LONDON (Reuters) - Rio Ferdinand is shocked by the allegation England fans sang racist songs about him and his brother Anton during the 8-0 World Cup qualifying victory in San Marino, the Manchester United defender said on Friday.
Football Against Racism in Europe (FARE) have contacted world soccer’s ruling body FIFA about the complaints and the Football Association is awaiting official notification of the incident which could lead to England being forced to play behind closed doors.
Rio and Anton, who is on loan from Queens Park Rangers to Turkish club Bursaspor, were allegedly targeted by England supporters in the game in San Marino last Friday.
“You expect and accept banter from fans on the terraces as it’s part of what makes the game great but racism is not banter...and from your own fans? WOW,” the 34-year-old Rio said on his Twitter account.
“Always a small minority who ruin it for others. Let’s not jump to conclusions and assume though as it might just have been banter. We’ll see after the investigation.”
Ferdinand, who won the last of his 81 caps in June 2011, angered some England fans when he withdrew after being recalled to Roy Hodgson’s squad for the match in San Marino and Tuesday’s World Cup qualifier against Montenegro that ended in a 1-1 draw.
Hodgson said he did not speak to Ferdinand before naming him in his squad and the defender eventually pulled out, citing a special fitness routine he needs to adopt to help control a long-standing back problem.
After his international withdrawal the experienced player flew to Qatar to work as a TV pundit for the San Marino game.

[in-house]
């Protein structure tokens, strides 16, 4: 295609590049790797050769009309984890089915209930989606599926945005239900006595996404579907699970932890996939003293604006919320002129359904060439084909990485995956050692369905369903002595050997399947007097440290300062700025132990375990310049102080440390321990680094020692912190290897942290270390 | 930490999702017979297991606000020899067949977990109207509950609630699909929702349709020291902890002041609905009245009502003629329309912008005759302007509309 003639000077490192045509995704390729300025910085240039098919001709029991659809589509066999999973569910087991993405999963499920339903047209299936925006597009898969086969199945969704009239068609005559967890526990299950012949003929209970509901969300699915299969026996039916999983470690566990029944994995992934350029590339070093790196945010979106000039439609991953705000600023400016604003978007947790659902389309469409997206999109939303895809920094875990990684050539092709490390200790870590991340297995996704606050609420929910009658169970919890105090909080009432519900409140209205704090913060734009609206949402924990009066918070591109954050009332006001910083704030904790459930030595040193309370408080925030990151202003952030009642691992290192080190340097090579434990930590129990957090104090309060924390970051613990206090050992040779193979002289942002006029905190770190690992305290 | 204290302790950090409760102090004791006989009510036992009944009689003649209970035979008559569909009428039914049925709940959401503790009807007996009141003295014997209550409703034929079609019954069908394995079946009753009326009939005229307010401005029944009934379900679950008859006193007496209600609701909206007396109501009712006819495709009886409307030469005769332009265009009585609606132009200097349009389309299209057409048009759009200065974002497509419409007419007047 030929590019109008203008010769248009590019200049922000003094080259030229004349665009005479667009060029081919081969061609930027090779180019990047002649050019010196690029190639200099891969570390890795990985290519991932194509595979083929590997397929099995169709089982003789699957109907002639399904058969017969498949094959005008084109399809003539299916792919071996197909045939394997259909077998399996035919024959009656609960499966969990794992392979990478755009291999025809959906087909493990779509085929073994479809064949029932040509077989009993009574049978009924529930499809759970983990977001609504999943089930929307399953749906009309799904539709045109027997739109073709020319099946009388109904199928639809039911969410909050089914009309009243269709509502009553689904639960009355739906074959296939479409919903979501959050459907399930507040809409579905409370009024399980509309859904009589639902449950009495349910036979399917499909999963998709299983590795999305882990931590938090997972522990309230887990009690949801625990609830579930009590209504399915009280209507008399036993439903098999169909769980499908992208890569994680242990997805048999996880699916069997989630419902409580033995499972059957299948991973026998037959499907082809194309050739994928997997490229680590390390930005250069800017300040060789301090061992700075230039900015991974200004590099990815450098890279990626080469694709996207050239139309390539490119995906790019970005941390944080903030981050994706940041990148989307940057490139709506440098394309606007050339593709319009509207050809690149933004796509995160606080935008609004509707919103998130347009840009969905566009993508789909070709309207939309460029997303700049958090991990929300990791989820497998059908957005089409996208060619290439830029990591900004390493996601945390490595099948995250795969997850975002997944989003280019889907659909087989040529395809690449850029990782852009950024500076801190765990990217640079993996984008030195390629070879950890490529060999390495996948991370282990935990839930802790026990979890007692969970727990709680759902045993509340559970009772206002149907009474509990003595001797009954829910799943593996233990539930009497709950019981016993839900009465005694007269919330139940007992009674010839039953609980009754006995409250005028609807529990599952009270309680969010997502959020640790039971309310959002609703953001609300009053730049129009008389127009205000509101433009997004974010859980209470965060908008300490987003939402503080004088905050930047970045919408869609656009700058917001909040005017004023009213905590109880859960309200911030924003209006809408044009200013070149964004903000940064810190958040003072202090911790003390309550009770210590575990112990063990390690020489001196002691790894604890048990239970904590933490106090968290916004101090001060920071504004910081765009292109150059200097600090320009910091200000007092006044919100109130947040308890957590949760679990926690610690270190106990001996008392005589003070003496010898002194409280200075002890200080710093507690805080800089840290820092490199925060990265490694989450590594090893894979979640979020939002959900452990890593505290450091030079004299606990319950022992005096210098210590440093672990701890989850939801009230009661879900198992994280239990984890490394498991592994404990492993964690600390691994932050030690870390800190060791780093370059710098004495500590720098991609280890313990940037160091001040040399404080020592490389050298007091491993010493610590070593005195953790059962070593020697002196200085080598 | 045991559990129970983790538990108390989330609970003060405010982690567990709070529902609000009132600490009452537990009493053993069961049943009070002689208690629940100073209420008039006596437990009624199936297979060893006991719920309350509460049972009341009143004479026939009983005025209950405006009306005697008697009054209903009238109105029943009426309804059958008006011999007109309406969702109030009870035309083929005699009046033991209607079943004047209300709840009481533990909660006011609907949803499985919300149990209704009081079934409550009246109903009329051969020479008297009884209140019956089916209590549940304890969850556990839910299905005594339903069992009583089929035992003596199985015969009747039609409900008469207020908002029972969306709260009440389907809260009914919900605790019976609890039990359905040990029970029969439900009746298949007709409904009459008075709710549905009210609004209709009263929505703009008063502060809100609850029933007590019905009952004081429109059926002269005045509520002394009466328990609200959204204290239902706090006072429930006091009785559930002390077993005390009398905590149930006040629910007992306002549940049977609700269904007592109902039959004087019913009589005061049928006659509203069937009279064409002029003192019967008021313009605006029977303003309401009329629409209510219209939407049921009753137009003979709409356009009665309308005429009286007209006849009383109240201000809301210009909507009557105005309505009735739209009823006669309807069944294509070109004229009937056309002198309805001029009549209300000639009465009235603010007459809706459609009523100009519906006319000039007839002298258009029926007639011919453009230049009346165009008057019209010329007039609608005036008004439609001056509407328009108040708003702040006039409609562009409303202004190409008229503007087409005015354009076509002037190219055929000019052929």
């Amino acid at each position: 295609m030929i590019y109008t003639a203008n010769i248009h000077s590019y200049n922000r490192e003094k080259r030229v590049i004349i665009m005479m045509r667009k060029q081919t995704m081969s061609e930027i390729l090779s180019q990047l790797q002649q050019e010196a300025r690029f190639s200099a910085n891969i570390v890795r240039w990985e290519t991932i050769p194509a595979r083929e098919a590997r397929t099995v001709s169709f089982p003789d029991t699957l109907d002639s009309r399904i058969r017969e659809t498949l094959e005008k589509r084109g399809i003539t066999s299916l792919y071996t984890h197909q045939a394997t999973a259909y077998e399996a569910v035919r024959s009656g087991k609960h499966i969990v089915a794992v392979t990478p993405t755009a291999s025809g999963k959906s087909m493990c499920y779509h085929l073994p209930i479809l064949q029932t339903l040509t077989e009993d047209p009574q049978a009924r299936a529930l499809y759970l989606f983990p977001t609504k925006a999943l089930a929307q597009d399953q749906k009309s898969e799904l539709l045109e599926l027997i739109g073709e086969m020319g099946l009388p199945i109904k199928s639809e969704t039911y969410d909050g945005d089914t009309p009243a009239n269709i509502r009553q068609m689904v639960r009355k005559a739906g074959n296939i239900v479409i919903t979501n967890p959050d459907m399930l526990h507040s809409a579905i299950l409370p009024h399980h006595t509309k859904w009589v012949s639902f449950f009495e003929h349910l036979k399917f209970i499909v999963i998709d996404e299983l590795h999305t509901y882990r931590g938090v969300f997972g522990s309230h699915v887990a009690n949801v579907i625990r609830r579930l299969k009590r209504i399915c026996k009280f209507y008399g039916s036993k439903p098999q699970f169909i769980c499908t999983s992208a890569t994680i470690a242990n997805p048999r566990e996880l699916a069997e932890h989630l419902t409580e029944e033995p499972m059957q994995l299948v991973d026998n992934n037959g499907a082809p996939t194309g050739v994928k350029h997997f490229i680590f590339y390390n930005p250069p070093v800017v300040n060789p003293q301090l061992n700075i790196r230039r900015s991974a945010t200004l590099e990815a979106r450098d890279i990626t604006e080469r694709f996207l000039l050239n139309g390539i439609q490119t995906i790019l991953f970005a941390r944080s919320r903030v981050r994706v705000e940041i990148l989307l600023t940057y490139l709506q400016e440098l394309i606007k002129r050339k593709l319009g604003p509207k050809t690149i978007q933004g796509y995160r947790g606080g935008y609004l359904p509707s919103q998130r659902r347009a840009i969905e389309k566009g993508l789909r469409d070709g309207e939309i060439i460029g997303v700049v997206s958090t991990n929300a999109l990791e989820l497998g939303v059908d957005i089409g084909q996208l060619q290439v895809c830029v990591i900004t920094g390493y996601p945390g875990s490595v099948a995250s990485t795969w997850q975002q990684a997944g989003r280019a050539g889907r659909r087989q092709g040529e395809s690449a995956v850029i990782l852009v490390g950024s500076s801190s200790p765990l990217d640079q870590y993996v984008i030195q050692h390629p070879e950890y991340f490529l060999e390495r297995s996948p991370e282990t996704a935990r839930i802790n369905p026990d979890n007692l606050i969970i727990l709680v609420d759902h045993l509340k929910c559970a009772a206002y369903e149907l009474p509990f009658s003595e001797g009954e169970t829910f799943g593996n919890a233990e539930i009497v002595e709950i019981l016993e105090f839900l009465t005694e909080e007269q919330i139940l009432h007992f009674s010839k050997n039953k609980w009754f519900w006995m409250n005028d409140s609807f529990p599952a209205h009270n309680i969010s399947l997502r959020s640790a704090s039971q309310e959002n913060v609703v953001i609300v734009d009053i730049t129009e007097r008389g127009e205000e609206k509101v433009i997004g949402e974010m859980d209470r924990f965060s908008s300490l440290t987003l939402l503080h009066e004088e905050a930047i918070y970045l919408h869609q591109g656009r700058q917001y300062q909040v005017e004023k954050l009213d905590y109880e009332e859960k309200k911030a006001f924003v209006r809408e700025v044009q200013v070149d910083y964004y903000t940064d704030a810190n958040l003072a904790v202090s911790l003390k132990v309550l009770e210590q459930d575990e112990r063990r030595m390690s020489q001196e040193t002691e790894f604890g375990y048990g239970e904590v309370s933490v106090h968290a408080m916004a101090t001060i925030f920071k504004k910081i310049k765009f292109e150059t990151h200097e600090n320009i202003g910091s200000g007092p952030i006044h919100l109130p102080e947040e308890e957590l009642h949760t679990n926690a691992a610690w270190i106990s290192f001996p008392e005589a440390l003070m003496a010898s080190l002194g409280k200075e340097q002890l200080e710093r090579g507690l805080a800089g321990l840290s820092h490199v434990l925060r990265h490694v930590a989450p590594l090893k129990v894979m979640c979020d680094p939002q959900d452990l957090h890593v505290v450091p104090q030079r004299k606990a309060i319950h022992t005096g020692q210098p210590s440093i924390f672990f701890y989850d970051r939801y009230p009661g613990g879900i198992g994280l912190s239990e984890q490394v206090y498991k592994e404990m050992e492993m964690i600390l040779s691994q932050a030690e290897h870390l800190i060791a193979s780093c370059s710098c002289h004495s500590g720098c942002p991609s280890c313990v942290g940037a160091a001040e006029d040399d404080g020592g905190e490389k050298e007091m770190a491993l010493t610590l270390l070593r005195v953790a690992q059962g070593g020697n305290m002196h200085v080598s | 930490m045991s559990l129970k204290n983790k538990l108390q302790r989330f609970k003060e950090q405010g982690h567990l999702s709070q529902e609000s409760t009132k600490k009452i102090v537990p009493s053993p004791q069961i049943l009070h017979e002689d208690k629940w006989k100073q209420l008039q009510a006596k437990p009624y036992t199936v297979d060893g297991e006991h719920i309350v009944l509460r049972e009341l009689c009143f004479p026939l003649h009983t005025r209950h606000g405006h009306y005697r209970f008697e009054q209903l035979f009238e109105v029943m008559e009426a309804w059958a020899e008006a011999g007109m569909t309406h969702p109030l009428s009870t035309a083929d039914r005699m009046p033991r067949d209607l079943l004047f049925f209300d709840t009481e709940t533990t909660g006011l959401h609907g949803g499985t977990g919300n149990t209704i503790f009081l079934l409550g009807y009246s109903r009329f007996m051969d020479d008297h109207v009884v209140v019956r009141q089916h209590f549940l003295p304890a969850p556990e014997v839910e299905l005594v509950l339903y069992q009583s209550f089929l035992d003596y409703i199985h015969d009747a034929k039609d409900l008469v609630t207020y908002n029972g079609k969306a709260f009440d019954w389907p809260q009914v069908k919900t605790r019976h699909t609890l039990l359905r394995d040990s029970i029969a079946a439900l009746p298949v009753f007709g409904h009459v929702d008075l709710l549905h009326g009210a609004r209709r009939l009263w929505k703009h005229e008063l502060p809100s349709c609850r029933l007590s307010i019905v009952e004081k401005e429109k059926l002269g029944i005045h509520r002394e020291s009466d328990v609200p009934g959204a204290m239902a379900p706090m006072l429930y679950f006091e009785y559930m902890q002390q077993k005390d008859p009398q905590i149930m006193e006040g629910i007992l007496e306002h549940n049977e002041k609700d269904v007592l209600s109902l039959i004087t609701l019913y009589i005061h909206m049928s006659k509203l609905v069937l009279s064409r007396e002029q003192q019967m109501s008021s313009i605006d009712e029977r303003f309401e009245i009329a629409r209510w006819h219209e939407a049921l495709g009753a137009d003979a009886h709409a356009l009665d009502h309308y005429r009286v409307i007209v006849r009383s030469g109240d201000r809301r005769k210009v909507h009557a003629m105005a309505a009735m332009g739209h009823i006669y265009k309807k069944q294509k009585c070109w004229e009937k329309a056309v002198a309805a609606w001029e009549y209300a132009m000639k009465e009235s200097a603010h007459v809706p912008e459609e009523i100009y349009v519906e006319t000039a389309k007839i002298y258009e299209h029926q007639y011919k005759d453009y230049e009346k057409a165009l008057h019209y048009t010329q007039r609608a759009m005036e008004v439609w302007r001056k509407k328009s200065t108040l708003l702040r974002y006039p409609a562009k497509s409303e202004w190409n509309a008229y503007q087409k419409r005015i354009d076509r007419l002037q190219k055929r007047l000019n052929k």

United manager Alex Ferguson said on Friday that he told Ferdinand to go to London to meet Hodgson face-to-face and explain his decision.
Ferguson added he had no problem with the player’s trip to Qatar.
“He trained last week then had Friday, Saturday and Sunday off and he could make his own choice about things,” Ferguson told a news conference ahead of runaway leaders United’s Premier League match at Sunderland on Saturday.
Asked about the alleged racist songs, Ferguson said: “I think that’s modern society I am afraid. We see a bit of that from supporters and the way they react to things”.
FIFA is obliged to investigate FARE’s complaints and if they decide the songs were racist England could be heavily penalized.
Bulgaria and Hungary were forced to play behind closed doors in the last week following earlier cases of racist and anti-Semitic chants at World Cup matches.
It is not unheard of for supporters to turn on their own players and racially abuse them.
Southampton’s Poland international goalkeeper Artur Boruc threw a water bottle into a crowd of his own fans this season when they began racially abusing him and said his action cost him a place in the starting lineup for several weeks.
Reporting by Mike Collett, editing by Tony Jimenez